Build Your Own 3D-Scanning Four-Axis Microscope with TwoBlueTech's Raspberry Pi-Powered LadyBug

Two discarded Blu-ray drives, a Raspberry Pi, and a USB microscope come together to create detailed images and models of teeny-tiny things.

TwoBlueTech's Ahron Wayne has published full instructions for building and using the LadyBug, a four-axis motorised microscope capable of creating 3D scans of extremely small objects — and it's built, in part at least, from discarded Blu-ray drives.

"LadyBug is a picture-based 3D scanner, meaning that it's primary function is to take photographs of an object from all sides, which can then be turned into a 3D model," Wayne explains of the project. "What's special about it is what it takes the pictures with, how it takes the pictures, and what it's made of. First, it uses a high-powered USB microscope, which is both cheap and effective — as long as you're just looking at a tiny part of the object. LadyBug solves this by using motors to do 3D scanning on top of 2D scanning!"

Designed in TinkerCAD, the LadyBug is built primarily from Blu-ray players salvaged from old Sony PlayStation 3 consoles and 3D printed components - the use of two Blu-ray drives being the origin of the name "TwoBlueTech." The camera system is a low-cost off-the-shelf USB microscope, driven by a Raspberry Pi — though Wayne indicates that an Arduino build is in the works.

While one use of the LadyBug is to focus-stack images to improve the quality of microscope captures, the ability to precisely move the microscope across four axes means it can take detailed 3D scans of very small objects — like insects. "It is capable of capturing detail of less than 10 microns," Wayne says. "3D scanners often advertise a resolution 50 times this!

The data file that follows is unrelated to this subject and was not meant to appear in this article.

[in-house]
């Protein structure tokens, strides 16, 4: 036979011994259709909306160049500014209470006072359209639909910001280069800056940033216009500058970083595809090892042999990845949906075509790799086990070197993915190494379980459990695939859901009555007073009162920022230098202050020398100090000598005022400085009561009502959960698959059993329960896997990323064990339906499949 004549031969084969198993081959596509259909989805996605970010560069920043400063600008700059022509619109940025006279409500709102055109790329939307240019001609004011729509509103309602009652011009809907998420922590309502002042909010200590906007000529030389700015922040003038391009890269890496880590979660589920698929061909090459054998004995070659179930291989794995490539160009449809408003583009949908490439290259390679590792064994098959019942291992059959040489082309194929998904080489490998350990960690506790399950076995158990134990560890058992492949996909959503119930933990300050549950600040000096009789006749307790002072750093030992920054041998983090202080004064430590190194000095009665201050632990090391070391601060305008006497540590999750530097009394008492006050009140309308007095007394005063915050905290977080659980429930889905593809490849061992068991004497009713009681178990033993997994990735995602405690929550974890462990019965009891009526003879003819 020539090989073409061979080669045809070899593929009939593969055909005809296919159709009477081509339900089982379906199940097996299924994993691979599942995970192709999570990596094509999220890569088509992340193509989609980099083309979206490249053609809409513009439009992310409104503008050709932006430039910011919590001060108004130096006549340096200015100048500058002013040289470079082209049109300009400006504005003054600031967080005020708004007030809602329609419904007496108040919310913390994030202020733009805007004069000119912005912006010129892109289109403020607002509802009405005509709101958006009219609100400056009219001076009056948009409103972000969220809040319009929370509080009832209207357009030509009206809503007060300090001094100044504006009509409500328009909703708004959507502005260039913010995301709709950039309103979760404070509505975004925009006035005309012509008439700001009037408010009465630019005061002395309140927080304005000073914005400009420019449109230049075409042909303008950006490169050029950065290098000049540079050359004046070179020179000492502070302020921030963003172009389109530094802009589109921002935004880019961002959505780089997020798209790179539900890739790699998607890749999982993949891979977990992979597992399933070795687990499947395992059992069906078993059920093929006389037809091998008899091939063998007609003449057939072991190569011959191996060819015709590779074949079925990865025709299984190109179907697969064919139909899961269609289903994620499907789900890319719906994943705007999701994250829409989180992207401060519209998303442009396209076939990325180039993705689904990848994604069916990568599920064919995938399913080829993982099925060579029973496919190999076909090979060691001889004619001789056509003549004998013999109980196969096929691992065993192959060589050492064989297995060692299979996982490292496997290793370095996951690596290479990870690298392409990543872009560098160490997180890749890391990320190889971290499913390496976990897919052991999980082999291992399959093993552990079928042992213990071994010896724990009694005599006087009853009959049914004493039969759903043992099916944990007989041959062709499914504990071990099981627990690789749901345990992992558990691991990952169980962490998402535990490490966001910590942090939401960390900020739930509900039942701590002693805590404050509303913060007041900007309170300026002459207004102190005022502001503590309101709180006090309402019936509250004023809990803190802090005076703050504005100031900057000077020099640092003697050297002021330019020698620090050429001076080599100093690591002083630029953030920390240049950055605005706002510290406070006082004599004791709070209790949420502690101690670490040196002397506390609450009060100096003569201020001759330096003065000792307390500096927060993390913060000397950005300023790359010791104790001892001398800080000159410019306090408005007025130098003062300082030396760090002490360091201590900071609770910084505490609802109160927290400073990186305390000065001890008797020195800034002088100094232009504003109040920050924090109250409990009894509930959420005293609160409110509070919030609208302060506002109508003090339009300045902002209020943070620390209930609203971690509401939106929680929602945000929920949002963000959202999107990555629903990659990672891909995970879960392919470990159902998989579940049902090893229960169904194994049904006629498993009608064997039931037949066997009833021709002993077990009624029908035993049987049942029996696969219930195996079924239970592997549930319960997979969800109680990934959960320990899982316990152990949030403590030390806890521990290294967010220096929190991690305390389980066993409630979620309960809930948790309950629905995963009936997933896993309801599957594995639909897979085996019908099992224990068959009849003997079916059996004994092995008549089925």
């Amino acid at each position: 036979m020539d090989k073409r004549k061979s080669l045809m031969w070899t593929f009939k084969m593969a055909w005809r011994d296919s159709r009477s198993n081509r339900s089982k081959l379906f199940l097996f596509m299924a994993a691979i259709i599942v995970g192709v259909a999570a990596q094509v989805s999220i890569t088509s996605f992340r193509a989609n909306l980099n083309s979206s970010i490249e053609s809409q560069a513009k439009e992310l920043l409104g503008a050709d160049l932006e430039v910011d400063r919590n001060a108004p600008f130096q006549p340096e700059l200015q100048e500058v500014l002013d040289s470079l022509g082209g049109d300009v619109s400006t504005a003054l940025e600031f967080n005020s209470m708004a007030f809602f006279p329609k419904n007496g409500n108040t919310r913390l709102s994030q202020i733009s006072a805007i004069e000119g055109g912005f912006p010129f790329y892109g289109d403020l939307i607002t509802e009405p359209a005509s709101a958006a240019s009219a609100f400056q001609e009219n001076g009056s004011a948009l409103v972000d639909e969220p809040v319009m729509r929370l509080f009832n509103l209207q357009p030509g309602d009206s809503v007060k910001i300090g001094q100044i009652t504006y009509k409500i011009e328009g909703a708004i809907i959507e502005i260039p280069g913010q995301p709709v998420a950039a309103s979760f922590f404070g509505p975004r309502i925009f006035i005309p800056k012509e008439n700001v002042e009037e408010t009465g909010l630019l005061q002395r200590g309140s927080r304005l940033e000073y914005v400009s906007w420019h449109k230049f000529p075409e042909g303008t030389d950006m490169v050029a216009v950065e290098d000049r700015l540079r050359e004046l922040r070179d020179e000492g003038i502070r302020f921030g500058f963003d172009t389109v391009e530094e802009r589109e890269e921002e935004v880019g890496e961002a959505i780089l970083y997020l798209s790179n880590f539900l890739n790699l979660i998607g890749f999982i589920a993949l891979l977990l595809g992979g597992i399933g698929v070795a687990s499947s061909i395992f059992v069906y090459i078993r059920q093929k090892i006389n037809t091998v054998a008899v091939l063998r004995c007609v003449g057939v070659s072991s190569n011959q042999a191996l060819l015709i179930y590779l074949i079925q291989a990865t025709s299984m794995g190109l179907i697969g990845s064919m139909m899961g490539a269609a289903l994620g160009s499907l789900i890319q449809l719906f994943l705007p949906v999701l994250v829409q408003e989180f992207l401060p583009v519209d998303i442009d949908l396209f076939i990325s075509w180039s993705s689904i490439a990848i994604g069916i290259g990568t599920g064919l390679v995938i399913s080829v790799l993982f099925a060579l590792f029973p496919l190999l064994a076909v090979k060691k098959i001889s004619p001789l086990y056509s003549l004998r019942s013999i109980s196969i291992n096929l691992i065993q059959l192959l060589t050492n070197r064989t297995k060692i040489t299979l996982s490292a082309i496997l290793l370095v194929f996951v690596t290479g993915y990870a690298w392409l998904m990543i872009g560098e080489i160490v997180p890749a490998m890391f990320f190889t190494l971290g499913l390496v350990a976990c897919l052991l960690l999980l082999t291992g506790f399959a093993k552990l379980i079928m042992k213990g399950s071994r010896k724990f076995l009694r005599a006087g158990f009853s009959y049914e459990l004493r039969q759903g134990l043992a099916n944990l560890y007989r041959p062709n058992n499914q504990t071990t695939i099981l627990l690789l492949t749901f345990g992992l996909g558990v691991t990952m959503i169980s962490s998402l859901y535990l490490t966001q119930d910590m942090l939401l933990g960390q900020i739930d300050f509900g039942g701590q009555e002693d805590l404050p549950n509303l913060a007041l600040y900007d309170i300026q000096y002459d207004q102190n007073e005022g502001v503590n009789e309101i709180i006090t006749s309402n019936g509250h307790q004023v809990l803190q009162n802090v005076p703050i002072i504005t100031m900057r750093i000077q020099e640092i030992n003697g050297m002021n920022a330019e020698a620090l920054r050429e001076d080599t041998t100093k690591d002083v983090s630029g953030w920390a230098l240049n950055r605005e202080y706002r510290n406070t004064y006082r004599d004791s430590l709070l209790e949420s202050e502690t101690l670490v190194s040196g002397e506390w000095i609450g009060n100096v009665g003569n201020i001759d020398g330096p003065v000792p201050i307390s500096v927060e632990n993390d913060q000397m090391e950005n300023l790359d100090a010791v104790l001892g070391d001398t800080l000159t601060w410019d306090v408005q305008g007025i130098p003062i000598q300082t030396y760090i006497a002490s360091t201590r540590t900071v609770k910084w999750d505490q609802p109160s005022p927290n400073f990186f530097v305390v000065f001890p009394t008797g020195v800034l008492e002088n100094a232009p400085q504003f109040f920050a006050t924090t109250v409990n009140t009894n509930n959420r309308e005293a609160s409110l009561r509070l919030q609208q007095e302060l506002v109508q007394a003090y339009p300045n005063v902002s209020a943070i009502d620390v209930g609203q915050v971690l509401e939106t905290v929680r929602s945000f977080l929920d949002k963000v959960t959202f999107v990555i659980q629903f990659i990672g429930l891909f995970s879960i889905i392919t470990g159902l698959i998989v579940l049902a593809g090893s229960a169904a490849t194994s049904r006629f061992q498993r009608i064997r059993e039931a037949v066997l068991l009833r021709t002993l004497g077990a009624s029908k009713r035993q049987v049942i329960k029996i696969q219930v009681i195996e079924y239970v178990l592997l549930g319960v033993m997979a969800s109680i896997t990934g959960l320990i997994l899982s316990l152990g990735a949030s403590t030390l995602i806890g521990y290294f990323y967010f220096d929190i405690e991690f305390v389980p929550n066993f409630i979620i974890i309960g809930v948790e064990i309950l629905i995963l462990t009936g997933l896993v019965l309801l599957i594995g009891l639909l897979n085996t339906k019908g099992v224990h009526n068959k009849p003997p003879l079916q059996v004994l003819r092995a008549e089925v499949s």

"I started this project on a whim, and it snowballed into essentially half of my Master's degree," says Wayne, who is a student at Lawrence Technological University. "It's very common in academia to spend years building or discovering something and then have absolutely no one try replicate your work - that's why I'm publishing in Instructable format. I really hope that other, sorta normal people will see this project and say, 'Wow, that guy is crazy, but I know a couple of friends with old PS3s, and it would be cool to 3D scan and print a bug.' I would be thrilled to hear about some kid discovering a new insect.

"But I also understand that this project, as it stands, is a real commitment. HOO BOY. It was an insane amount of work to write about, let alone build it once, let alone design it from scratch. You have to source all the parts, and tune your printer, and the software is clunky, and omg, soldering the mini stepper motor is a paaaaain... And I'm working on that."

For those looking to build their own LadyBug, the project's Instructables page contains all the details required. More information is available on the project's GitHub repository, while Wayne has indicated a Kickstarter campaign for LadyBug kits is in the works with interested parties asked to sign up for more information on the TwoBlueTech website.

3d printing3d scanning
Gareth Halfacree
Freelance journalist, author, hacker, tinkerer, erstwhile sysadmin.
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